New book of herbal remedy recipes
Stephanie Tourles of Orland is a prolific writer and engaging presenter about healthful foods and herbs. Her most recent work, "Hands-On Healing Remedies – 150 Recipes for Herbal Balms, Salves, Oils, Liniments & Other Topical Therapies" (Storey, 2012; $18.95), is a must-have for the bookshelf.
Beautifully designed and printed, with delightful watercolors by Samantha Hahn throughout, the book is a treasure to hold and view. Top that off with superb organization, a good list of resources and an excellent table of contents and index as well, and you have an easy-to-use book.
Tourles learned about “medicines from the earth” from her grandfather in Georgia, who, in turn, learned about them from his mother in the hills of Appalachia.
Subsequent training led Tourles to become a licensed holistic aesthetician, certified aromatherapist, and community herbalist.
“I devote my career to plant-based topical remedies and nutritional therapies for skin disorders,” says Tourles in the introduction to "Hands-On Healing Remedies." The book clearly and attractively displays on each page one recipe for a topical herbal healing formulation that Tourles has developed, experimented with and perfected over 30 years.
The book begins with a brief history of herbalism, a discussion of ingredients in over-the-counter products that are applied to the skin and their potential harmful effects, and information about the body’s largest organ — the skin. Two more chapters cover safer, natural ingredients and tools used to make topical products at home.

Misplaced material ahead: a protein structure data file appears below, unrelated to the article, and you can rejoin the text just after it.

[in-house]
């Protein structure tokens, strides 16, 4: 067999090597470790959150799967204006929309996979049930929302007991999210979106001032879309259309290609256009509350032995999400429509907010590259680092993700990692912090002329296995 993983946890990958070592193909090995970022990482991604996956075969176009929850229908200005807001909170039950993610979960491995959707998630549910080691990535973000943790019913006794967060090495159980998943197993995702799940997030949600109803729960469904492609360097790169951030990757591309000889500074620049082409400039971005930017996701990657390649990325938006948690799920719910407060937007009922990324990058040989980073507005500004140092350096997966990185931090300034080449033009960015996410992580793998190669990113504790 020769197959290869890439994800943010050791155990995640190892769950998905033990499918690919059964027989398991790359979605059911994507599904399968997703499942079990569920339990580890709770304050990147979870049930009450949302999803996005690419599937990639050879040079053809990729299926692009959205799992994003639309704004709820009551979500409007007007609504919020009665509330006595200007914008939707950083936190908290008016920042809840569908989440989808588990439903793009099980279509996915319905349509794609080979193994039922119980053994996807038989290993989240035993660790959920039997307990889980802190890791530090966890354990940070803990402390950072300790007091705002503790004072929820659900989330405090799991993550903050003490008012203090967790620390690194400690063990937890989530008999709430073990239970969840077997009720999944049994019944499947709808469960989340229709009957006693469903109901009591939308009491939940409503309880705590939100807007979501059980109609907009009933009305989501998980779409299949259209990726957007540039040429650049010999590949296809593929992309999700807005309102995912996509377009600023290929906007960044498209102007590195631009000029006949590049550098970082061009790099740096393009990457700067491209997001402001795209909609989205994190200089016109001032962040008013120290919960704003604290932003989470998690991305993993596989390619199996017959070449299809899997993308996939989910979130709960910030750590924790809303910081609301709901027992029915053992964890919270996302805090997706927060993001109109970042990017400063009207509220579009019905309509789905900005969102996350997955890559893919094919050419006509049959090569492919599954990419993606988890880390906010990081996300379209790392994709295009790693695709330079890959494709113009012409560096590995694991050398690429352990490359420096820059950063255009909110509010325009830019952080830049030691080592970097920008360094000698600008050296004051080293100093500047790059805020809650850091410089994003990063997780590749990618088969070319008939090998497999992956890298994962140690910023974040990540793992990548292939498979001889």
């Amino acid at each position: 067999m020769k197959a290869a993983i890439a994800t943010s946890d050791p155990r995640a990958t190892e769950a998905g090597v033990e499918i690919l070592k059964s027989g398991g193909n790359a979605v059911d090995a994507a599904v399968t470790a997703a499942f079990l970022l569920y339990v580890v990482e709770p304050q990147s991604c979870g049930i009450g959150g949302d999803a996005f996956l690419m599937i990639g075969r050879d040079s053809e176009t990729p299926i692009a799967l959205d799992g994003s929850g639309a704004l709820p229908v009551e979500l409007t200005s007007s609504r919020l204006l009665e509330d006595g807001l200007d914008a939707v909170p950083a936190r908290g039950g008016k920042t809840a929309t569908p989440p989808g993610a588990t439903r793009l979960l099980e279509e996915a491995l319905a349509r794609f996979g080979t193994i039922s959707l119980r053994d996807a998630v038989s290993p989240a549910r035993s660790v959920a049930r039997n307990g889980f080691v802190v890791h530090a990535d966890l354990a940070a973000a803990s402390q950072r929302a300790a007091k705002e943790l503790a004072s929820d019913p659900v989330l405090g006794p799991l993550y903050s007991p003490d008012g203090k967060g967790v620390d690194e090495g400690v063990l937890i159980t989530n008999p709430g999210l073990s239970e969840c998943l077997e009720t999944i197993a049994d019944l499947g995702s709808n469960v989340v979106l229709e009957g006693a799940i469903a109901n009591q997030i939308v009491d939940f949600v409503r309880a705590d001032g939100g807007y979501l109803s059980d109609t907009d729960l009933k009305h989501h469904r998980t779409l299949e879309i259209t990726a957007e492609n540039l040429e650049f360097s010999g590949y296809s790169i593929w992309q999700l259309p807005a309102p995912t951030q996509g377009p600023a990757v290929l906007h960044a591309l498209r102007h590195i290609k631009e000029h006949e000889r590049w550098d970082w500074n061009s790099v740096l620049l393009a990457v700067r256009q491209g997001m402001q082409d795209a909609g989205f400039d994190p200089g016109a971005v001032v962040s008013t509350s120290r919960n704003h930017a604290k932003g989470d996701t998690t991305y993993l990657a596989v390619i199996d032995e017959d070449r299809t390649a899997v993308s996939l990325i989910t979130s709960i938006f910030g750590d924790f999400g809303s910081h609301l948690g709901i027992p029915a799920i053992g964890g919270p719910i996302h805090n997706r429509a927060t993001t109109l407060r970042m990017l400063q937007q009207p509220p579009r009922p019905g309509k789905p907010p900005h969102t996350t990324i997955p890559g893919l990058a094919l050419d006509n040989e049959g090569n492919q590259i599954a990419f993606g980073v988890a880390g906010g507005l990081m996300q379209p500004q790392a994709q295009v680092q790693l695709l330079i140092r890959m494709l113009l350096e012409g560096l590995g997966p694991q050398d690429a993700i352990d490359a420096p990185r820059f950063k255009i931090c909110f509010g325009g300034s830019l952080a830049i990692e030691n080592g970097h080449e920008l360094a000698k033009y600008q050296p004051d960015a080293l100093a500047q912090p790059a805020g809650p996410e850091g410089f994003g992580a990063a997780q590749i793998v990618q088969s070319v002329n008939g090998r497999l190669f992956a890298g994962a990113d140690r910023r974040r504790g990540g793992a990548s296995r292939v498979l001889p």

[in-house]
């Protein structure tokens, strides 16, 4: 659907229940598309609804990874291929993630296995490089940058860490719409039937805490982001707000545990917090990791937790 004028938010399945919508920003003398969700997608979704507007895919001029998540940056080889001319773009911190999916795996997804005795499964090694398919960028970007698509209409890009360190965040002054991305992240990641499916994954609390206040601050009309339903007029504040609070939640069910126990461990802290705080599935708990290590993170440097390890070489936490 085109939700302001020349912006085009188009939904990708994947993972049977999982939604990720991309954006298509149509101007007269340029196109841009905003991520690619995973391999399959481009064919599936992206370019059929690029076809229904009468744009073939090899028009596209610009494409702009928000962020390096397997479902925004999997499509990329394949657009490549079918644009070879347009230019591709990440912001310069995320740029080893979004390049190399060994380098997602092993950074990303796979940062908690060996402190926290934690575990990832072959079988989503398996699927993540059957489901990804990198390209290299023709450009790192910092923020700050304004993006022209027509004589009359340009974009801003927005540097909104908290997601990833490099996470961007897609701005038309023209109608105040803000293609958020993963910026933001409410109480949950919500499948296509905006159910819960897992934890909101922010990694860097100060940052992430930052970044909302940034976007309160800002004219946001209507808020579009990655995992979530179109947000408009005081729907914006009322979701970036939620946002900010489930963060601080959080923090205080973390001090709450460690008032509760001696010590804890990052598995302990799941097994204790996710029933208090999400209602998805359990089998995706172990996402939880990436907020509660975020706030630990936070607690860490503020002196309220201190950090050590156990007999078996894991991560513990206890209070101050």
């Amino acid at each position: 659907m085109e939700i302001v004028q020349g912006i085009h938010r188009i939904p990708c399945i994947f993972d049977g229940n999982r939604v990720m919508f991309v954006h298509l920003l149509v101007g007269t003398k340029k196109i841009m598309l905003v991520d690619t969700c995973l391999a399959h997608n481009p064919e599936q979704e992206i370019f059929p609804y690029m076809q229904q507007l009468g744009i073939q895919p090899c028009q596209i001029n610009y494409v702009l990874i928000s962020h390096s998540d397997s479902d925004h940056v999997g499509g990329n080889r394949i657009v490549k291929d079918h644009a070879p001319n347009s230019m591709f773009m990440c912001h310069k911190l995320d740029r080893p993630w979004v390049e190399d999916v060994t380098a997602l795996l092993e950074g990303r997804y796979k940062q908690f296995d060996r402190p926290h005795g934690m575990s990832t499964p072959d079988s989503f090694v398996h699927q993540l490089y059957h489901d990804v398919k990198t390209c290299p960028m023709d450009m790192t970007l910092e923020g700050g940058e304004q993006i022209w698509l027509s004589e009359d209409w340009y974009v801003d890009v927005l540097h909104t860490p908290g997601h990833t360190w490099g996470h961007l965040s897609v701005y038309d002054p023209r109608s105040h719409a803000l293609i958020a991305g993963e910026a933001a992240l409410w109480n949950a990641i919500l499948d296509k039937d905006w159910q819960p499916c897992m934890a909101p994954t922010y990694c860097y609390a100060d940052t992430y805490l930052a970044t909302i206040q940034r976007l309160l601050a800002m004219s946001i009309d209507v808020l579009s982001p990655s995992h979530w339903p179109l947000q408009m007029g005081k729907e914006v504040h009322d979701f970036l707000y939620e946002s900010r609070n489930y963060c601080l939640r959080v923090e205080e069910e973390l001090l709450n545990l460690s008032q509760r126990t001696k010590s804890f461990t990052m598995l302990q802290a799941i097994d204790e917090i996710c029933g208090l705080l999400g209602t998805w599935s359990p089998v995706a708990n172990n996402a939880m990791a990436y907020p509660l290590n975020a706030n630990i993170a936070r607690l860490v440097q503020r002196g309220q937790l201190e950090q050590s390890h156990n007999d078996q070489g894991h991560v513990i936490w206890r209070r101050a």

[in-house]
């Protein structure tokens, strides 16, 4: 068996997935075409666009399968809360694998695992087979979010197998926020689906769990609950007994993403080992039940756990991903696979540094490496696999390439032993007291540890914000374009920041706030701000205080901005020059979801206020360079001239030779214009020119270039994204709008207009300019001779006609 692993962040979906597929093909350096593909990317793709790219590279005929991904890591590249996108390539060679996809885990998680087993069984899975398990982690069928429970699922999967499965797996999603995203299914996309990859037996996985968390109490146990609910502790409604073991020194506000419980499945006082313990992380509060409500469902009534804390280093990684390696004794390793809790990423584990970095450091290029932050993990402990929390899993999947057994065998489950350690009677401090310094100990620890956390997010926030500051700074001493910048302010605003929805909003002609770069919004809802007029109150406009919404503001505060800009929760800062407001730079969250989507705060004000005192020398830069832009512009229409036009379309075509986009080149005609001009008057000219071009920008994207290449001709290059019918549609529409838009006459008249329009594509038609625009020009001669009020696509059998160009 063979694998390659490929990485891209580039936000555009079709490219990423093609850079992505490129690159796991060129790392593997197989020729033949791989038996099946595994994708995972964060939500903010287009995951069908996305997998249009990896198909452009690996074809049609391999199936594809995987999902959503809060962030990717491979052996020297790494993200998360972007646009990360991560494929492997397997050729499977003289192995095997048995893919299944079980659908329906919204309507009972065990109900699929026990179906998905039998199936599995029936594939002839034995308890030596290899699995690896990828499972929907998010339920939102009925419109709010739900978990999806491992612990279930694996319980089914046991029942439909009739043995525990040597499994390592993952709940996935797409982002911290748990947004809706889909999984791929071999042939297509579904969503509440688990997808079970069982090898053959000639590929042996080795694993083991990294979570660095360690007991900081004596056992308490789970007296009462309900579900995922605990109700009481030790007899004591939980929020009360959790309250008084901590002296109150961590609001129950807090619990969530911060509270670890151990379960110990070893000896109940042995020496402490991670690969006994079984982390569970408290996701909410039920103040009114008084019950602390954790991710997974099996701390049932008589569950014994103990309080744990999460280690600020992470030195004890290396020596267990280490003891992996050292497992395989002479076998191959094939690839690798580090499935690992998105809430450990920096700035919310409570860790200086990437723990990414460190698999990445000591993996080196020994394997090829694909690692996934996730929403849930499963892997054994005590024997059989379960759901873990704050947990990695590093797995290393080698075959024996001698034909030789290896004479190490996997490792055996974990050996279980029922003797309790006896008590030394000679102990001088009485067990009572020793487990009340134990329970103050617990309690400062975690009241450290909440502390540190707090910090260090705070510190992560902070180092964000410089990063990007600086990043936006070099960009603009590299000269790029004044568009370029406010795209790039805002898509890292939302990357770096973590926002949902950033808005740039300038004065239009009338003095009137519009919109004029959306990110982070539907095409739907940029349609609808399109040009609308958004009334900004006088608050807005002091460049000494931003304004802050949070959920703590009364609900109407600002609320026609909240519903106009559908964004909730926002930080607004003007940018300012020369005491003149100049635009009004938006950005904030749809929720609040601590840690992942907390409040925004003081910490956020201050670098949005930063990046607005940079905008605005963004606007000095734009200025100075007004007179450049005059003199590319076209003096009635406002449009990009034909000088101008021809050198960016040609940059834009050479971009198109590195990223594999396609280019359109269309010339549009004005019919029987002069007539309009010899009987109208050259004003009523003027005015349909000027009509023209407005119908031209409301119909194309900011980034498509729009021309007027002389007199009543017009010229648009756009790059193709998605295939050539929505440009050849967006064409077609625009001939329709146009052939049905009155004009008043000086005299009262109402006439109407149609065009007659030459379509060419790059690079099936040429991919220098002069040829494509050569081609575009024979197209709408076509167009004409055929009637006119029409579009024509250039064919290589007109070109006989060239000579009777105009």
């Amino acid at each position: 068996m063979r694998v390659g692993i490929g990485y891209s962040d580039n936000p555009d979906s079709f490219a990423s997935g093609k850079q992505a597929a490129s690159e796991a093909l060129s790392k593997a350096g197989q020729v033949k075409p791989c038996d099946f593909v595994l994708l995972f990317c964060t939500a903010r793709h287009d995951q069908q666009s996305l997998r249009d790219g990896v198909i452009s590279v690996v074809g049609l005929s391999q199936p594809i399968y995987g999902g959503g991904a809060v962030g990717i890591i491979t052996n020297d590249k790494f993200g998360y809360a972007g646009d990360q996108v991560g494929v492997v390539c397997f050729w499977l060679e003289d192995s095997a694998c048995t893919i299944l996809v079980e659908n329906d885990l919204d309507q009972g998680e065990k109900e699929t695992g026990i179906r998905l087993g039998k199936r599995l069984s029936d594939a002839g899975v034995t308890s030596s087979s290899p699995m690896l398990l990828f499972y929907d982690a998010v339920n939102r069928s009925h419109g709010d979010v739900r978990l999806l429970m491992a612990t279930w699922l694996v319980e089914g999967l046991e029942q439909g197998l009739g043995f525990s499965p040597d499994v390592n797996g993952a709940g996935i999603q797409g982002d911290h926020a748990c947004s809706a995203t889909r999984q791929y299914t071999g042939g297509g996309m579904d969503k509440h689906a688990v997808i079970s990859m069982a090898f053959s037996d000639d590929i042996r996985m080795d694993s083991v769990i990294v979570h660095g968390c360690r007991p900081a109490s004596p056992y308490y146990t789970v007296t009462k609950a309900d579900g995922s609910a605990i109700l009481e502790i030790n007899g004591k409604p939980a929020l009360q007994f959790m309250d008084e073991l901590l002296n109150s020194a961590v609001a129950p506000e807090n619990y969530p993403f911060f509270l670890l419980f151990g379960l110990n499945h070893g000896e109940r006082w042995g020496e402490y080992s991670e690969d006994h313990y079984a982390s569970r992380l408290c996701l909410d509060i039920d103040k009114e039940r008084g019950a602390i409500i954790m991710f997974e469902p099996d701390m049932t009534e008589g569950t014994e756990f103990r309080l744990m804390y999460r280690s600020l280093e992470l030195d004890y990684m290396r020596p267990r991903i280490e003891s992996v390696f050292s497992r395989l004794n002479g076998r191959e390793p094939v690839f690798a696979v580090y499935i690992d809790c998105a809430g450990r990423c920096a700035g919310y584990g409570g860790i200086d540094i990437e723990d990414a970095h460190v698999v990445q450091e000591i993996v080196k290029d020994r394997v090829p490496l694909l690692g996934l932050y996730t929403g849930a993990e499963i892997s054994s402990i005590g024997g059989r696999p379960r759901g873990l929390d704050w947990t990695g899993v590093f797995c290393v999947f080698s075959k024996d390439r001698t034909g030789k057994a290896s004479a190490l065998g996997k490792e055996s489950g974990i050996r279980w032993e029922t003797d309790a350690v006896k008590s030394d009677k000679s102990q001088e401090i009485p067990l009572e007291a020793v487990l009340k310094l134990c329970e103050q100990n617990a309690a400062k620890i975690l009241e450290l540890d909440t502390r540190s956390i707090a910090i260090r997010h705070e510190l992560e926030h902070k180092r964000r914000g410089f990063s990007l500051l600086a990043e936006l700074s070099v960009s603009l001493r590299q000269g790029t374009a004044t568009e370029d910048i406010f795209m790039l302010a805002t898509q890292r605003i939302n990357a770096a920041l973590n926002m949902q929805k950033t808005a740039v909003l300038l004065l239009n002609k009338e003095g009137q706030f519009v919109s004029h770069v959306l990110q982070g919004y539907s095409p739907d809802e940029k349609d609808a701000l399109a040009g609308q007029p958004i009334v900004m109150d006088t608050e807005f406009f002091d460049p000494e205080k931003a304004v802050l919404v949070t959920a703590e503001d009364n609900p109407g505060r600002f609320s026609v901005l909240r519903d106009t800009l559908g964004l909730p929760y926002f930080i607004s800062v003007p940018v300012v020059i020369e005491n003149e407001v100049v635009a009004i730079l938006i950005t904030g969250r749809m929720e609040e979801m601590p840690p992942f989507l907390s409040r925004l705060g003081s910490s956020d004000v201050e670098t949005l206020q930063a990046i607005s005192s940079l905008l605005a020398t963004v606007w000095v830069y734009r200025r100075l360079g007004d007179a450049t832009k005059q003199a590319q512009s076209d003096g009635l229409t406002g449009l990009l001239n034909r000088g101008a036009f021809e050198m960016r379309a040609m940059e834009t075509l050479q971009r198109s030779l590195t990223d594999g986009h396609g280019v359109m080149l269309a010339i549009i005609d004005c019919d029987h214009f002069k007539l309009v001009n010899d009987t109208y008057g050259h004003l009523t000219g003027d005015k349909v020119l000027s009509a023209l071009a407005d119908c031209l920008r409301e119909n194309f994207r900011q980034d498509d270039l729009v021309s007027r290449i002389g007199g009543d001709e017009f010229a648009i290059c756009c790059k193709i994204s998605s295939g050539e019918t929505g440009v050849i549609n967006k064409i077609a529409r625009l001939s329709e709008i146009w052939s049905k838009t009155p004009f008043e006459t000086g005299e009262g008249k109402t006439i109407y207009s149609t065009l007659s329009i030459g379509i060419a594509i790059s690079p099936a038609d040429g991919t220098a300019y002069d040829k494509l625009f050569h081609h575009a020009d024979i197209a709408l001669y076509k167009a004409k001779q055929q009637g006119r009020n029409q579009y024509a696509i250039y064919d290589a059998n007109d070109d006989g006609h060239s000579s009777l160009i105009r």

Then come the recipes, organized alphabetically by condition, from alopecia, anxiety and arthritis, to sunburn, warts (common) and women’s intimate concerns. Each section begins with an explanation of the condition and some lifestyle and dietary changes that may help resolve it and is then followed by a few recipes for herbal products specific for that condition.
Those suffering from arthritis may be interested in the Healing Hot Pepper and Ginger Liniment, “recommended for treating arthritic joints with poor circulation that are cool to the touch while being quite stiff and painful,” or Arthritis Pain-Away Mentholated Oil, “with a cooling energy that will soothe hot, red, inflamed, stiff joints and surrounding tissue.”
A Joint Ease-Balm and St. John’s Wort-Infused Oil round out the arthritis remedies.
Gardeners will welcome a balm and massage oil specifically formulated for aching backs. And they may ask about the difference between a balm and a salve — which Tourles explains. “The main difference between them is that salves are quite bland in the aroma department, containing minimal or no added essential oils, while balms contain a stronger, more potent fragrance due to a higher amount of volatile essential oils.”
Learn to make your own deodorant, or your own “real” (free of petroleum products) witch hazel. Stock up on advice and preparations for next year’s cold and flu season.
I like this book so much that it led me to Tourles’ website, stephanietourles.com/, where she shows in a short segment from TV’s 207 program how to make delicious energy balls from raw ingredients — and raw foods is the topic of another of her books.
Jean English lives in Lincolnville.